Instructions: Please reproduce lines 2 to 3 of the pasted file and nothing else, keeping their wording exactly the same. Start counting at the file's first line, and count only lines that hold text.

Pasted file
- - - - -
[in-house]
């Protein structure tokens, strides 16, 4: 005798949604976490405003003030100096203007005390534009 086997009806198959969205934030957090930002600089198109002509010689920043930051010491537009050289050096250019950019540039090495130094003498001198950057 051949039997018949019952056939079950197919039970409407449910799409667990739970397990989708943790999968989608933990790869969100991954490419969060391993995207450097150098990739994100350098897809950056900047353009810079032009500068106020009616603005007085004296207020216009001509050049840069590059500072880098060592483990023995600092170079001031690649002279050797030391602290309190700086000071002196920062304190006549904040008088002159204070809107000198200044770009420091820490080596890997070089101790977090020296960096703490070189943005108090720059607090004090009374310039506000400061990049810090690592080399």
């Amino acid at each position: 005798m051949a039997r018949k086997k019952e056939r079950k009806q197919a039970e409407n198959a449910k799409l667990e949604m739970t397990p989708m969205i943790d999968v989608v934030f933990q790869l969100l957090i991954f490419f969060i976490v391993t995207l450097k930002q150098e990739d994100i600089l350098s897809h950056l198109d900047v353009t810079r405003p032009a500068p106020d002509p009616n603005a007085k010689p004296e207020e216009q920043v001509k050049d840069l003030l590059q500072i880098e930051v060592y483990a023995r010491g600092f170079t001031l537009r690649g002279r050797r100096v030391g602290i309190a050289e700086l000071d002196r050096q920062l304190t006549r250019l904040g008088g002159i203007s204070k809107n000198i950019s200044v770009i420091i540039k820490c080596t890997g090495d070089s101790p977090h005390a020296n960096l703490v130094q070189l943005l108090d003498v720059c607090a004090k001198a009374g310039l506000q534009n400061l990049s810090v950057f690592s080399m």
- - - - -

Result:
């Protein structure tokens, strides 16, 4: 005798949604976490405003003030100096203007005390534009 086997009806198959969205934030957090930002600089198109002509010689920043930051010491537009050289050096250019950019540039090495130094003498001198950057 051949039997018949019952056939079950197919039970409407449910799409667990739970397990989708943790999968989608933990790869969100991954490419969060391993995207450097150098990739994100350098897809950056900047353009810079032009500068106020009616603005007085004296207020216009001509050049840069590059500072880098060592483990023995600092170079001031690649002279050797030391602290309190700086000071002196920062304190006549904040008088002159204070809107000198200044770009420091820490080596890997070089101790977090020296960096703490070189943005108090720059607090004090009374310039506000400061990049810090690592080399």
């Amino acid at each position: 005798m051949a039997r018949k086997k019952e056939r079950k009806q197919a039970e409407n198959a449910k799409l667990e949604m739970t397990p989708m969205i943790d999968v989608v934030f933990q790869l969100l957090i991954f490419f969060i976490v391993t995207l450097k930002q150098e990739d994100i600089l350098s897809h950056l198109d900047v353009t810079r405003p032009a500068p106020d002509p009616n603005a007085k010689p004296e207020e216009q920043v001509k050049d840069l003030l590059q500072i880098e930051v060592y483990a023995r010491g600092f170079t001031l537009r690649g002279r050797r100096v030391g602290i309190a050289e700086l000071d002196r050096q920062l304190t006549r250019l904040g008088g002159i203007s204070k809107n000198i950019s200044v770009i420091i540039k820490c080596t890997g090495d070089s101790p977090h005390a020296n960096l703490v130094q070189l943005l108090d003498v720059c607090a004090k001198a009374g310039l506000q534009n400061l990049s810090v950057f690592s080399m």